MIAMI – Today in Aviation, Viação Aérea São Paulo, better known as VASP, was founded in 1933 by the state government of Sao Paulo, Brazil. VASP’s head office was located in the VASP Building on the grounds of São Paulo–Congonhas Airport (CGH) in São Paulo.

The airline had its bases at São Paulo’s two major airports, CGH and Guarulhos International Airport (GRU).  The airline started operations on 12 November 1933. CGH was popularly known as Campo da VASP (VASP’s airfield) during its early years.

VASP was the first airline to serve the interior of the state of São Paulo with two Monospar ST-4. At the start of the 1930s, it was the only carrier to operate with land planes in their service area.

VASP BAC 1-11 at Rio Galeao in 1972. Photo: Wiki Commons

The Beginning: 1930s-1950s

In the 1930s, the VASP service was a real undertaking due to the lack of suitable non-coastal airports. Many landing strips were improvised in flat pastures. In 1936, this emphasis on using only ground aircraft led to the construction of one of the most important airports in the world, CGH, located in the city of São Paulo, far from the coast.

VASP acquired Aerolloyd Iguassu in 1939, which also included a license to operate flights to Paraná and Santa Catarina states. When it acquired Lóide Aéreo Nacional, and with it its license to operate nationally, VASP became a national airline in 1962.

VASP, Cruzeiro do Sul and Varig launched an air shuttle service between CGHf and Rio de Janeiro-Santos Dumont on July 6, 1959, the first of its kind worldwide. The three firms synchronized their timetables, events, and mutual income in direct competition with Real Transportes Aéreos.

The idea inspired by the Berlin Airlift and dubbed Air Bridge (Ponte Aérea in Portuguese), was so popular that it was abandoned as late as 1999. The flights were initially operated by Convair 240 (Varig), Convair 340 (Cruzeiro), and Saab 90 Scandia (VASP) on an hourly basis.

Airbus A300 at Rio de Janeiro-Galeão International Airport in 1984. Photo: Wiki COmmons

The Mismanagement: 1960s-1990s

The shuttle service led by Varig took over Real’s in a matter of a few months, with the former ultimately acquiring the latter in 1961. In 1968, Sadia Transportes Aéreos joined the service. It was run between 1975 and 1992 exclusively by Varig’s Lockheed L-188 Electra, which did not have the name Varig on the fuselage for some time and for the sake of neutrality.

While it had been relatively well managed as a state-owned enterprise for much of its existence, by the 1980s, for political reasons, VASP was plagued by inefficiency, losses covered by state capital injections, and a bloated payroll. Under the newly adopted neoliberal policies of the Brazilian government at the time, VASP was privatized in 1990. The VOE/Canhedo Group, a company founded by Brasília’s Canhedo Group and VASP employees, purchased a majority stake.

VASP rapidly expanded operations in the country under the direction of its new owner and president, Wagner Canhedo, establishing international routes in the process. Before VASP entered the international market, Varig had been Brazil’s only international airline since 1965.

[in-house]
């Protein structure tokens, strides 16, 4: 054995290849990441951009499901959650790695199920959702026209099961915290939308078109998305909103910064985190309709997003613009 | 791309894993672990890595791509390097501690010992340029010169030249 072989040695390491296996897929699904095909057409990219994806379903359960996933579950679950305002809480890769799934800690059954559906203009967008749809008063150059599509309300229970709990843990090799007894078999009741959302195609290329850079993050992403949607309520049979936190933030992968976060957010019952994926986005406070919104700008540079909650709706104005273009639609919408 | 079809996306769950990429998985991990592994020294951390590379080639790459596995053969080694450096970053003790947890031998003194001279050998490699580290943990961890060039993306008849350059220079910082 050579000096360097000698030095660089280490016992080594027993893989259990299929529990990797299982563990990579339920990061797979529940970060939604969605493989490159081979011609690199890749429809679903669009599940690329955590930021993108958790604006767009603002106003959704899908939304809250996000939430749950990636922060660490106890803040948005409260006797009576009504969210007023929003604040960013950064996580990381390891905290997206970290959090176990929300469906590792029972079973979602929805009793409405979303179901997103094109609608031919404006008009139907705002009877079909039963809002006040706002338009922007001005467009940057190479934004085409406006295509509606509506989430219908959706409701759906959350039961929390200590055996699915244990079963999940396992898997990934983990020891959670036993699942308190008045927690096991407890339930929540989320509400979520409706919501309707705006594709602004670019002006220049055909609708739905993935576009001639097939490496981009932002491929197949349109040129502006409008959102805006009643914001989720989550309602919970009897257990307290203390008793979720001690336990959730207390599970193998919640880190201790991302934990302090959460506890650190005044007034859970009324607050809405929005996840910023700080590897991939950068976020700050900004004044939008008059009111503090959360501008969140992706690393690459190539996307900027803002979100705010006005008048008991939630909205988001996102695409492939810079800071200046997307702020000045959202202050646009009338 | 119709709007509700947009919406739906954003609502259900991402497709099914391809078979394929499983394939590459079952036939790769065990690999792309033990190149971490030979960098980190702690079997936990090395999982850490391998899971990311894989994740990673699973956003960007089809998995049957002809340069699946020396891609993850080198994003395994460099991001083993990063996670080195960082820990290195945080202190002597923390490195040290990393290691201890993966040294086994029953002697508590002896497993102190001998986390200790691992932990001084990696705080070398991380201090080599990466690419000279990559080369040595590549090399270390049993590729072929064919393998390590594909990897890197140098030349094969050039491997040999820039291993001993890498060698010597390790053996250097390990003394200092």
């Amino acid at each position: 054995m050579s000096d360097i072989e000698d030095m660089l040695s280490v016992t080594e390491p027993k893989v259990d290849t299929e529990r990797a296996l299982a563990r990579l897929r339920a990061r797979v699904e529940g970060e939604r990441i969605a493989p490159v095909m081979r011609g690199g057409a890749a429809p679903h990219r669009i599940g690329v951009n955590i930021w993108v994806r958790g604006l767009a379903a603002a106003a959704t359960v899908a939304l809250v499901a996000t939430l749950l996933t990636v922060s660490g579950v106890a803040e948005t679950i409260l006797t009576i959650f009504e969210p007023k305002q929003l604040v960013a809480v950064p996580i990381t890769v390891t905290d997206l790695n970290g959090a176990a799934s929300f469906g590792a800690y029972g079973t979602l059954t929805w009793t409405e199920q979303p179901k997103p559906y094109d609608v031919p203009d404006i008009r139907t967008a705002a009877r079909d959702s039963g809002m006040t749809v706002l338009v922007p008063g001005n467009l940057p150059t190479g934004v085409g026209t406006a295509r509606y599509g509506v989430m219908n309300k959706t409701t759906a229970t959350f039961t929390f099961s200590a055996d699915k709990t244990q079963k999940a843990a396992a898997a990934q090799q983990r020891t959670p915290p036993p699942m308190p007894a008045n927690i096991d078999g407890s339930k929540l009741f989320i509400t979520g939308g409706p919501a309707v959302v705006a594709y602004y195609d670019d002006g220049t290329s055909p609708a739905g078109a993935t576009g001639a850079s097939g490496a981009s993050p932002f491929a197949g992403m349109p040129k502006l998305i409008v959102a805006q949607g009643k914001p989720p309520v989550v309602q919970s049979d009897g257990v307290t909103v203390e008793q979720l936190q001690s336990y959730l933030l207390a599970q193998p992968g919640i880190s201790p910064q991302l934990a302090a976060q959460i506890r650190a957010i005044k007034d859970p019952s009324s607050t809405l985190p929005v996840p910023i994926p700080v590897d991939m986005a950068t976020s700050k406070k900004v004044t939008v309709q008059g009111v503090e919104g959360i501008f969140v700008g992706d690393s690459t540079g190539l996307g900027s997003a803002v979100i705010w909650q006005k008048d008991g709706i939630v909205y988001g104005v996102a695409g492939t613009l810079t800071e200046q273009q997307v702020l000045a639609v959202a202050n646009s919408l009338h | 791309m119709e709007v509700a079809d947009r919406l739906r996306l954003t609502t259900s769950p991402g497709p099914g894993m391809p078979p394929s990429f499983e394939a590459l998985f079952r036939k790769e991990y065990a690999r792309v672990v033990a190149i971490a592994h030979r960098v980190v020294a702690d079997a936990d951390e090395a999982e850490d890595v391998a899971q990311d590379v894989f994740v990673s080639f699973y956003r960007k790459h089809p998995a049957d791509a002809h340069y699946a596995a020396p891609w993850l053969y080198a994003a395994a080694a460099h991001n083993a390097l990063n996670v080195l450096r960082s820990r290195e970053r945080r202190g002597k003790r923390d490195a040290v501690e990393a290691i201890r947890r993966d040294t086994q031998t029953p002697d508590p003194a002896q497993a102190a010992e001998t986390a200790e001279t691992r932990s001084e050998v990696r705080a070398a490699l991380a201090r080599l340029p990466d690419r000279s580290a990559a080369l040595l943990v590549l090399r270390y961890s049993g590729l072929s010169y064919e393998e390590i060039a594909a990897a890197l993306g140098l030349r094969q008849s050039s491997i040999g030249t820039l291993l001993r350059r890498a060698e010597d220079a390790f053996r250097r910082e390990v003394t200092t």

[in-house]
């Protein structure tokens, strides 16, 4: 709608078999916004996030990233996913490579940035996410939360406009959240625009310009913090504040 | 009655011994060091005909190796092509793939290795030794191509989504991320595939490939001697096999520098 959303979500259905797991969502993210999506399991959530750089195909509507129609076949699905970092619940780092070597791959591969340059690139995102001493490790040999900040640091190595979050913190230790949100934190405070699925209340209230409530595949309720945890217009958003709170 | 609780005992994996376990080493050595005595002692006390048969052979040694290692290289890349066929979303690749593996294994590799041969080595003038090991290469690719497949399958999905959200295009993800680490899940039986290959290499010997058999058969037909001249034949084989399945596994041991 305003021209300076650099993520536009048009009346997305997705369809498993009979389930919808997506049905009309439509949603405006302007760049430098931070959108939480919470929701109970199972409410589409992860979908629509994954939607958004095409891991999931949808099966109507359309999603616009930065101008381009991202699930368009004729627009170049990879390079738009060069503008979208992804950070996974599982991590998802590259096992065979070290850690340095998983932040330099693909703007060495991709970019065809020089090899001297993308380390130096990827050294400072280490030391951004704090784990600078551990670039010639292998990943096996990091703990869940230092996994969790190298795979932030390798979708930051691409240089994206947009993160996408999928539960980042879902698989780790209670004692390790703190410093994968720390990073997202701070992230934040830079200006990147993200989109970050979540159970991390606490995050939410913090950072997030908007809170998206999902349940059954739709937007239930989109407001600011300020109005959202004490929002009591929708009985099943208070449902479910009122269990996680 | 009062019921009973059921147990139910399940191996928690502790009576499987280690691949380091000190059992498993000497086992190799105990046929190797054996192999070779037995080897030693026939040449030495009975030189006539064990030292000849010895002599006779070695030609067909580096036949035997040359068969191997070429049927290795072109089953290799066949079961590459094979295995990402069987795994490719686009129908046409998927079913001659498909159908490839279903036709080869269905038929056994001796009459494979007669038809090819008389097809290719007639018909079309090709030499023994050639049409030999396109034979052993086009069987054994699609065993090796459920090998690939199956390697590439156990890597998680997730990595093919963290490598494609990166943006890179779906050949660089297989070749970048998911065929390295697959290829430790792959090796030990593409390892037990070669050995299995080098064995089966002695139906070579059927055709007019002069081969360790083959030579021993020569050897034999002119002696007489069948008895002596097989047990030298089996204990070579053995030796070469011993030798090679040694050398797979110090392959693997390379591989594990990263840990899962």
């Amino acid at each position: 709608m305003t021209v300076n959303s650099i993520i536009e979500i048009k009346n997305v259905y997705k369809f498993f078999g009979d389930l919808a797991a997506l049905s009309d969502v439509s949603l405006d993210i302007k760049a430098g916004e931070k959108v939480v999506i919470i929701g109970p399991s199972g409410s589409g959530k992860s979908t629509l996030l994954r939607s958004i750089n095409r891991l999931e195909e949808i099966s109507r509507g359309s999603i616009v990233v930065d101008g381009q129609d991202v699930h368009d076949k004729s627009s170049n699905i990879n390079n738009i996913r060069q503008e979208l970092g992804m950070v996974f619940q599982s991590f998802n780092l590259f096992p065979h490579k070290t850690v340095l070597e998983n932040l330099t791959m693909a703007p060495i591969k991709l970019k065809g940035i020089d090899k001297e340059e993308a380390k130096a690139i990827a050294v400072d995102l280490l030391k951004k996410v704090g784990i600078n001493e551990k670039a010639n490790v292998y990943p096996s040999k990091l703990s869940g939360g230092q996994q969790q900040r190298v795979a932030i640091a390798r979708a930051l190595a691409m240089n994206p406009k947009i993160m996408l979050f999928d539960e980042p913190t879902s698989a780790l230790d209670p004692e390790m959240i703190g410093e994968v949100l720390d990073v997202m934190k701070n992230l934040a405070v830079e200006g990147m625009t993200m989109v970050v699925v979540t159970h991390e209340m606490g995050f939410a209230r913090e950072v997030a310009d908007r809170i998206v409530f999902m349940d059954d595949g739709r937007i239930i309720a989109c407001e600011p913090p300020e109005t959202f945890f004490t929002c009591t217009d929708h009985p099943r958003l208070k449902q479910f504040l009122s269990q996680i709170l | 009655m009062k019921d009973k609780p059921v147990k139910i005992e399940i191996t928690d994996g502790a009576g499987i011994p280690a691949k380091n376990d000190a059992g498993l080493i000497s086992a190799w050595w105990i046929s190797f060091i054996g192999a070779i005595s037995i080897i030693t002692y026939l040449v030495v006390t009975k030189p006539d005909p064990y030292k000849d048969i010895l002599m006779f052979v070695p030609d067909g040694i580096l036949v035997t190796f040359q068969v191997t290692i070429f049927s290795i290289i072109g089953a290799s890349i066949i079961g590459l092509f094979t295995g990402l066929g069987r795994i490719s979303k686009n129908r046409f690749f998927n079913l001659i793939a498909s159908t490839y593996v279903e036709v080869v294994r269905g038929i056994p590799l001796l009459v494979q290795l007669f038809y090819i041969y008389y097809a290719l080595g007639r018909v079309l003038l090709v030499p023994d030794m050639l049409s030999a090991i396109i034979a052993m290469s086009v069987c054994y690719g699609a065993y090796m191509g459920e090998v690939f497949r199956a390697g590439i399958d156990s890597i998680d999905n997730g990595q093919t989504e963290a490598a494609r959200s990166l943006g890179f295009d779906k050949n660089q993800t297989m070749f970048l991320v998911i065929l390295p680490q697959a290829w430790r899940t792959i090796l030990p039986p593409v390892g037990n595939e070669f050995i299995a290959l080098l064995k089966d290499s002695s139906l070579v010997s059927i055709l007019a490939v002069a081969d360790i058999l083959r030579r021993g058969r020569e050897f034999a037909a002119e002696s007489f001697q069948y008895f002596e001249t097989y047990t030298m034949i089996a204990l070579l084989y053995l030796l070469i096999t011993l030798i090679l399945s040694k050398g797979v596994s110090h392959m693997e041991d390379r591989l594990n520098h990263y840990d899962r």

VASP McDonnell Douglas MD-11 at Recife Airport in 1998. Photo: wiki Commons

The Fall: 2000-2008

Nevertheless, after several years of mismanagement, financial losses, soaring debt, and bad credit, all of its overseas activities were canceled in 2002 to focus on the domestic market. At that time, VASP had fallen from second to fourth in the Brazilian airline market, operating an aging fleet of Boeing 737s (most of them the obsolete −200 series) and Airbus A300s.

The business faced its worst crisis in 2004 with the advent of new airlines in the region, which resulted in the suspension of service to several Brazilian cities and the cessation of flights. As a result, its domestic market share was reduced to a mere 10%.

On January 27, 2005, the then civil aviation regulator of Brazil, DAC, decommissioned the airline from operating scheduled services pending a financial inquiry. Until April 2005, VASP was permitted to operate charter services, giving it the opportunity to prove its financial stability in order to keep its air operator certificate.

By December 2007, the airline had finally stopped flying, limited to supplying other airlines with maintenance services. Despite VASP’s rut, its maintenance skills and employees were still held in high regard. Since July 2006, it has been functioning under the new Brazilian bankruptcy law, and its recovery plan was approved on August 27, 2006. Alas, it declared bankruptcy in 2008.

VASP Boeing 737-200 Advanced at Recife Airport in 1998. Photo: Wiki Commons

The End: 2020

As of October 2020, nine of the company’s aircraft (seven Boeing 737-200s and two Airbus A300s) have been stationed at CGH since 2005 and are now badly weathered and dilapidated. Currently, the aircraft have started to be dismantled and sold at auction for scrap.

It was estimated that each aircraft in its current state was worth just 30,000 to 50,000 reals (US$20,000 to US$33,000), far less than even its monthly parking and storage fees. Since 2005, the company’s fleet of 27 aircraft has also been grounded at various Brazilian airports under similar circumstances.

Featured image: VASP operated the NAMC YS-11 from 1969. The aircraft is arriving at Rio de Janeiro-Santos Dumont Airport in 1972. Photo: Wiki Commons. Article sources: Instituto Histórico-Cultural da Aeronáutica (2014). História Geral da Aeronáutica Brasileira: de janeiro de 1956 a dezembro de 1966 da posse do Presidente Juscelino Kubitschek de Oliveira até as vésperas da Reforma Administrativa,  Flight International 26 March 1970.